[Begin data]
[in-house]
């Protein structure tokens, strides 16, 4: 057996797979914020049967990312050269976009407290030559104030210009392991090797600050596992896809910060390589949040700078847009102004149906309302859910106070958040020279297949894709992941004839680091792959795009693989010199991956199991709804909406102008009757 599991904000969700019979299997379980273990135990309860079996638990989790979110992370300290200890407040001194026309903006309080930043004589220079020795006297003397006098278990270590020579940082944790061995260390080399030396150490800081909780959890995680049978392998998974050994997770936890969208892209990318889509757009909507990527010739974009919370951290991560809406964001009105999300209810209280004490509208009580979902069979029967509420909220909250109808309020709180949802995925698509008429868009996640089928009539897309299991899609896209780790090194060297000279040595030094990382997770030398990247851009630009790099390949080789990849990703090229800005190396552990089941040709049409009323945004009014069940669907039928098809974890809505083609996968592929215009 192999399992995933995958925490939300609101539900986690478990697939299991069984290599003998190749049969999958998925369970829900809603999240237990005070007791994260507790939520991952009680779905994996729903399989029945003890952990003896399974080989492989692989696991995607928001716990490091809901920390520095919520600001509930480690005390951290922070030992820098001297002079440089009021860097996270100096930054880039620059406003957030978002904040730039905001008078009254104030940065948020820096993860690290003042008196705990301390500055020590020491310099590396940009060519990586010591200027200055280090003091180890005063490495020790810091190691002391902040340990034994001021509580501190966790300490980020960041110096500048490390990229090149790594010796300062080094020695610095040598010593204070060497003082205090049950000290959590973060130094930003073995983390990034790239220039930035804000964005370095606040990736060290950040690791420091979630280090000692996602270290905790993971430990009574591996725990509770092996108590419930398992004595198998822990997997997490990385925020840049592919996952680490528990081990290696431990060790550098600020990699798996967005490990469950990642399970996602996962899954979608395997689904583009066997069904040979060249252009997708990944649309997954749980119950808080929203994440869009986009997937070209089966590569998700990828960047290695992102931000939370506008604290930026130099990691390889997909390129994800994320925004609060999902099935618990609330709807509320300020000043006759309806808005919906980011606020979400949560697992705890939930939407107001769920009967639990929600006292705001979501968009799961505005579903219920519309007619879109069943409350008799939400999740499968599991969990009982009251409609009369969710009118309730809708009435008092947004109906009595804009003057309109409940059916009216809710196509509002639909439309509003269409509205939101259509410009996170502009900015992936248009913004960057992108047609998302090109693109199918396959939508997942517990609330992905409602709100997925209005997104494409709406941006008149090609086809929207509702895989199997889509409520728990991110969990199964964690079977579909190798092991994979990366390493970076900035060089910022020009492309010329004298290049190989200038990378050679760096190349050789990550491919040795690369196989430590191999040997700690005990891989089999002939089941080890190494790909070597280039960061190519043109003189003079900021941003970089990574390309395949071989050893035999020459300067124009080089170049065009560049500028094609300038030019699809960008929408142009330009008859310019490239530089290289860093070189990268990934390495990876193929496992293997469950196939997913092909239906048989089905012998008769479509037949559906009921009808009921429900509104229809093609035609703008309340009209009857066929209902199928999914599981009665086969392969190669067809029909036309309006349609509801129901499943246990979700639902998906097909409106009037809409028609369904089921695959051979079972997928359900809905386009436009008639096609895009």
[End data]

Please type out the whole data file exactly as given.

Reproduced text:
[in-house]
């Protein structure tokens, strides 16, 4: 057996797979914020049967990312050269976009407290030559104030210009392991090797600050596992896809910060390589949040700078847009102004149906309302859910106070958040020279297949894709992941004839680091792959795009693989010199991956199991709804909406102008009757 599991904000969700019979299997379980273990135990309860079996638990989790979110992370300290200890407040001194026309903006309080930043004589220079020795006297003397006098278990270590020579940082944790061995260390080399030396150490800081909780959890995680049978392998998974050994997770936890969208892209990318889509757009909507990527010739974009919370951290991560809406964001009105999300209810209280004490509208009580979902069979029967509420909220909250109808309020709180949802995925698509008429868009996640089928009539897309299991899609896209780790090194060297000279040595030094990382997770030398990247851009630009790099390949080789990849990703090229800005190396552990089941040709049409009323945004009014069940669907039928098809974890809505083609996968592929215009 192999399992995933995958925490939300609101539900986690478990697939299991069984290599003998190749049969999958998925369970829900809603999240237990005070007791994260507790939520991952009680779905994996729903399989029945003890952990003896399974080989492989692989696991995607928001716990490091809901920390520095919520600001509930480690005390951290922070030992820098001297002079440089009021860097996270100096930054880039620059406003957030978002904040730039905001008078009254104030940065948020820096993860690290003042008196705990301390500055020590020491310099590396940009060519990586010591200027200055280090003091180890005063490495020790810091190691002391902040340990034994001021509580501190966790300490980020960041110096500048490390990229090149790594010796300062080094020695610095040598010593204070060497003082205090049950000290959590973060130094930003073995983390990034790239220039930035804000964005370095606040990736060290950040690791420091979630280090000692996602270290905790993971430990009574591996725990509770092996108590419930398992004595198998822990997997997490990385925020840049592919996952680490528990081990290696431990060790550098600020990699798996967005490990469950990642399970996602996962899954979608395997689904583009066997069904040979060249252009997708990944649309997954749980119950808080929203994440869009986009997937070209089966590569998700990828960047290695992102931000939370506008604290930026130099990691390889997909390129994800994320925004609060999902099935618990609330709807509320300020000043006759309806808005919906980011606020979400949560697992705890939930939407107001769920009967639990929600006292705001979501968009799961505005579903219920519309007619879109069943409350008799939400999740499968599991969990009982009251409609009369969710009118309730809708009435008092947004109906009595804009003057309109409940059916009216809710196509509002639909439309509003269409509205939101259509410009996170502009900015992936248009913004960057992108047609998302090109693109199918396959939508997942517990609330992905409602709100997925209005997104494409709406941006008149090609086809929207509702895989199997889509409520728990991110969990199964964690079977579909190798092991994979990366390493970076900035060089910022020009492309010329004298290049190989200038990378050679760096190349050789990550491919040795690369196989430590191999040997700690005990891989089999002939089941080890190494790909070597280039960061190519043109003189003079900021941003970089990574390309395949071989050893035999020459300067124009080089170049065009560049500028094609300038030019699809960008929408142009330009008859310019490239530089290289860093070189990268990934390495990876193929496992293997469950196939997913092909239906048989089905012998008769479509037949559906009921009808009921429900509104229809093609035609703008309340009209009857066929209902199928999914599981009665086969392969190669067809029909036309309006349609509801129901499943246990979700639902998906097909409106009037809409028609369904089921695959051979079972997928359900809905386009436009008639096609895009």